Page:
In our previous article we explored a few issues around estate planning. We reviewed some of the basic concepts around issues like time, beneficiaries, ownership, taxation, and the complexity that family can (and often does) bring. Feel free to review those ideas HERE.
But one of the big issues that we often find neglected surrounds the idea of control. Quite simply, who is in charge and what can they do or not do. I’m going to divide this very basic and incomplete discussion into two sections: individuals and entities.
We have all had the experience of trying to call the bank or cable company (if you ever actually get to speak to a real person) to make a change or ask a question – only to find our name was not listed as the primary account holder. In many cases, this ends your ability to make progress. Now imagine that your spouse, parent or even your “almost adult” (over 18) child is incapacitated or just out of the country. If something needs to get done and they are not available or able to do it, you may be really stuck.
This is where the durable power of attorney (POA) comes in. This document authorizes one person to act for another in the case they are unavailable or incapacitated. It is typically standardized for the state you live in so that normal people like bank tellers, investment advisors and other account representatives know what they are seeing is correct. The only way this works is if the person who gives this authority (the principal) is willing and mentally capable of signing the document. This means POAs need to be completed while things are “normal.”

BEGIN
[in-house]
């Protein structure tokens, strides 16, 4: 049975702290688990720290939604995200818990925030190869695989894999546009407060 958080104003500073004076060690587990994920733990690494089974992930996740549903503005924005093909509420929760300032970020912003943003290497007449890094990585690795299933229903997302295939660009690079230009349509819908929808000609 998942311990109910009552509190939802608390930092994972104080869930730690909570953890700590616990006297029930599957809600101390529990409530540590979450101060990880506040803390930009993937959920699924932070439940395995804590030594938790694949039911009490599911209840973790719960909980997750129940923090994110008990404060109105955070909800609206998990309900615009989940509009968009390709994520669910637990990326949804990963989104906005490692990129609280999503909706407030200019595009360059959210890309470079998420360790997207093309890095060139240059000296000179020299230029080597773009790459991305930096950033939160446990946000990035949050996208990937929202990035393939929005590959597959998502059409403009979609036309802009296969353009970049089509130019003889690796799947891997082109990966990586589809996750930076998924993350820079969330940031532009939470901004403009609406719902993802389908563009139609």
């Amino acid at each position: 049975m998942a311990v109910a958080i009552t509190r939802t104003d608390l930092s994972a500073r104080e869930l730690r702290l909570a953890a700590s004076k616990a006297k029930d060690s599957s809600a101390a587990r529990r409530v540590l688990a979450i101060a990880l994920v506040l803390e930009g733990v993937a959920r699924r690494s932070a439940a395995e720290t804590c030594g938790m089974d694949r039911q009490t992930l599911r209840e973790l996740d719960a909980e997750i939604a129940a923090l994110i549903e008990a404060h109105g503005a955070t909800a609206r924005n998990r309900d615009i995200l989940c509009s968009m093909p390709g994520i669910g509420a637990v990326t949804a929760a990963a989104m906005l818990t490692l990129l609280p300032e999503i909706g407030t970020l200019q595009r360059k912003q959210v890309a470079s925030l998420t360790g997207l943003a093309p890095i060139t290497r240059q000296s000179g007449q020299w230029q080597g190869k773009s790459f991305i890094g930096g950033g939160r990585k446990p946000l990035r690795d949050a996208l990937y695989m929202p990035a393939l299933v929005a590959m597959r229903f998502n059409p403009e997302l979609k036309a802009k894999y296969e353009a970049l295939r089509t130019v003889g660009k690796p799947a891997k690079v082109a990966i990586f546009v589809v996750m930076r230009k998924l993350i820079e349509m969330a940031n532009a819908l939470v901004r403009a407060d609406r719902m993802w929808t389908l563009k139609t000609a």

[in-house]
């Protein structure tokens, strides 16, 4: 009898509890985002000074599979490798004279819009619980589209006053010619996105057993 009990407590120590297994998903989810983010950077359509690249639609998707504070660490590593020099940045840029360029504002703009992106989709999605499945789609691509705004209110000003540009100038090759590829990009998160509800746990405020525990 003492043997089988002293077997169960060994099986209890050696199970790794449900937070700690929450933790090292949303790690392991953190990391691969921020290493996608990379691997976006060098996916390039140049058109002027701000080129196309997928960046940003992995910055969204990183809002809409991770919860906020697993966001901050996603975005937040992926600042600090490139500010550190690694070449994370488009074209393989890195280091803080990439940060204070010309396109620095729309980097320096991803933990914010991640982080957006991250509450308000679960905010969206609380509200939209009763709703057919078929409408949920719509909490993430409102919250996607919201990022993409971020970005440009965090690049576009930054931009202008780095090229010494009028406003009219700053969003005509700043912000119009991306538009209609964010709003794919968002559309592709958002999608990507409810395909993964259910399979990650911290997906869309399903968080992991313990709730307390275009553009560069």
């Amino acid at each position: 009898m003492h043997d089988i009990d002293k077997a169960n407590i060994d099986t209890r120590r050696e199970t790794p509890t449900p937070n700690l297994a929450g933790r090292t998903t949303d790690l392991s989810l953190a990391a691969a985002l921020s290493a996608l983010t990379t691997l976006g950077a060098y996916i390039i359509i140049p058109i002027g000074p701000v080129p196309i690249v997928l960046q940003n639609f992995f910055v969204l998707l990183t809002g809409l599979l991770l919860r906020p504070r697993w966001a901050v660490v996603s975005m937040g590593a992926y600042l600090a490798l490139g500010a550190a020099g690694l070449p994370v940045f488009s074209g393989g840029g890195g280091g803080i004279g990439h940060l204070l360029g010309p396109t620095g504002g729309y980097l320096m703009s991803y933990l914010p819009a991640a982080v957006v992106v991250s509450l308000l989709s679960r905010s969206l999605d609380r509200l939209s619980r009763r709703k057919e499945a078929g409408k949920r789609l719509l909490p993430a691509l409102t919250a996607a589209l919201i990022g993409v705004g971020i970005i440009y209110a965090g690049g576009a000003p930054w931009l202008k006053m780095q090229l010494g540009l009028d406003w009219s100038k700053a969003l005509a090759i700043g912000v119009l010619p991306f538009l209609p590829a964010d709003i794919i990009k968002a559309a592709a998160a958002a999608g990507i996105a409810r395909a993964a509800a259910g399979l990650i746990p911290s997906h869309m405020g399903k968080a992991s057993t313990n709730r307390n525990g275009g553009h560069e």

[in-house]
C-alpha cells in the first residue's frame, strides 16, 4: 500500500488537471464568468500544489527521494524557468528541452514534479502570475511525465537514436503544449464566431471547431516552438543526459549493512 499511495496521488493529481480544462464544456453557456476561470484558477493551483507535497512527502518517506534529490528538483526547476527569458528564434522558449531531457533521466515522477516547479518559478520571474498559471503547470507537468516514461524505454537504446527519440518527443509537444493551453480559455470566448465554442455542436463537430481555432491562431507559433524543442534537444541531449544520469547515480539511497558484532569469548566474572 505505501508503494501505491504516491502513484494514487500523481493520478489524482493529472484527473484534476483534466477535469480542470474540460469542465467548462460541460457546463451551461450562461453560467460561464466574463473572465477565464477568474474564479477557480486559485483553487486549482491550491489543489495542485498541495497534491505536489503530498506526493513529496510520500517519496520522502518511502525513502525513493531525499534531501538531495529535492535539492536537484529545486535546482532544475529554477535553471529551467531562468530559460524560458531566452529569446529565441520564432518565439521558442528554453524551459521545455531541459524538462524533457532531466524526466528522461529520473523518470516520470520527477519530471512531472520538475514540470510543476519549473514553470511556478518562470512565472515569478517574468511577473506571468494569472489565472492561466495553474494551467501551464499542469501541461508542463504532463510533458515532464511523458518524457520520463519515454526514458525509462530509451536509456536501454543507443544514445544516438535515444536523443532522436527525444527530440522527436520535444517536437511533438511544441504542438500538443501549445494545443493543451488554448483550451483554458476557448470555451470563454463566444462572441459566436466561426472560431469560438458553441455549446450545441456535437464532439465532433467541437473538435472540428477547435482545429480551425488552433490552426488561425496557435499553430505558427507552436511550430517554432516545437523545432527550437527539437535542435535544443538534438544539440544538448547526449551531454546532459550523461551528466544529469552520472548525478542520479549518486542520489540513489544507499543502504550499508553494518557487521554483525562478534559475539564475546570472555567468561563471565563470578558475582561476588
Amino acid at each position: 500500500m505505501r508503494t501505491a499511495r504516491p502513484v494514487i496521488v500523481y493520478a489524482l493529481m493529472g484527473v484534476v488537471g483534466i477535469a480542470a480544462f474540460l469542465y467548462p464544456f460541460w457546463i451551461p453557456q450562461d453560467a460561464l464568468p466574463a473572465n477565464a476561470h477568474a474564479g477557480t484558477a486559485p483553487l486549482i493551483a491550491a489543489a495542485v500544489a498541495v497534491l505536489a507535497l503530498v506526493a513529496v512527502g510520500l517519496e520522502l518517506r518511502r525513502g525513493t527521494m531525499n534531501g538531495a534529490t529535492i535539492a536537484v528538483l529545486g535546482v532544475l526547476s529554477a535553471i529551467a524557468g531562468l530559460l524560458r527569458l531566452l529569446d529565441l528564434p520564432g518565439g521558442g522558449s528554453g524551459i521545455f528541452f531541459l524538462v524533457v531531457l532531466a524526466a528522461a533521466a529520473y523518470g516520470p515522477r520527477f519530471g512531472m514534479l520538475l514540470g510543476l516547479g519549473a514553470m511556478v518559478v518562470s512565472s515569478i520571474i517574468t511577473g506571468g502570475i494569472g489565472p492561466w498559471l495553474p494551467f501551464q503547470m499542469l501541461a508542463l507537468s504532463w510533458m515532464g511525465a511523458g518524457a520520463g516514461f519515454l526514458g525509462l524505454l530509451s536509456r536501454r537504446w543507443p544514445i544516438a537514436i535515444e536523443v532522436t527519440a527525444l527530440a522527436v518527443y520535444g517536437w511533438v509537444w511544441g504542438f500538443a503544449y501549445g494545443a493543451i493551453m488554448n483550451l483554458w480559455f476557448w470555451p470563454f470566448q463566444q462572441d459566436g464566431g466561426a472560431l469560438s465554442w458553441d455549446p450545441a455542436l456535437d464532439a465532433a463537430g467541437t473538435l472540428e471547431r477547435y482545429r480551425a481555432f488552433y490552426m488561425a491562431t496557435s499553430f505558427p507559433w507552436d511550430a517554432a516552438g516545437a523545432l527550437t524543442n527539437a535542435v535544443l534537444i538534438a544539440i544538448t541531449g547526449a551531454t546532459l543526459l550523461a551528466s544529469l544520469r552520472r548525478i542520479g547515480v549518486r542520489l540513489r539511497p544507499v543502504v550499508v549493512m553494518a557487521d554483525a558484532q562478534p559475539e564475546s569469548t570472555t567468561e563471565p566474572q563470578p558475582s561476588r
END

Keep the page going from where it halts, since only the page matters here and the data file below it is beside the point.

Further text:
Unfortunately, POAs do have limitations. First, they immediately expire at the death of the principal. And second, the principal can revoke the POA at any time and for any reason. In some cases, the right to revoke is great – if the person you have given the right to act for you starts acting irresponsibly, you would want the right to end their authority. But if you are suffering from dementia and you are having a bad day – you may still have the ability to revoke a POA. This could obviously create some issues.
Many of you either have a trust or have thought about using one to help manage your assets and estate. Remember – a trust is its own legal entity. The people who are in control of this entity are called trustees or co-trustees. Trust documents already contain language that details who can act on its behalf in the case the trustee(s) passes away or becomes incapacitated (known as successor trustees). Also remember trusts/trustees don’t have authority over accounts or assets that are still in your name. This means you may need a POA even if you have a trust.
The purpose of this article is to draw your attention to some important ideas that need to be considered and addressed before times of trouble arise. And while we are not attorneys offering legal advice, we are often a big part of the process of getting you organized and aligning your wishes with your values first. If you need help thinking through these or any other planning issues – let us help!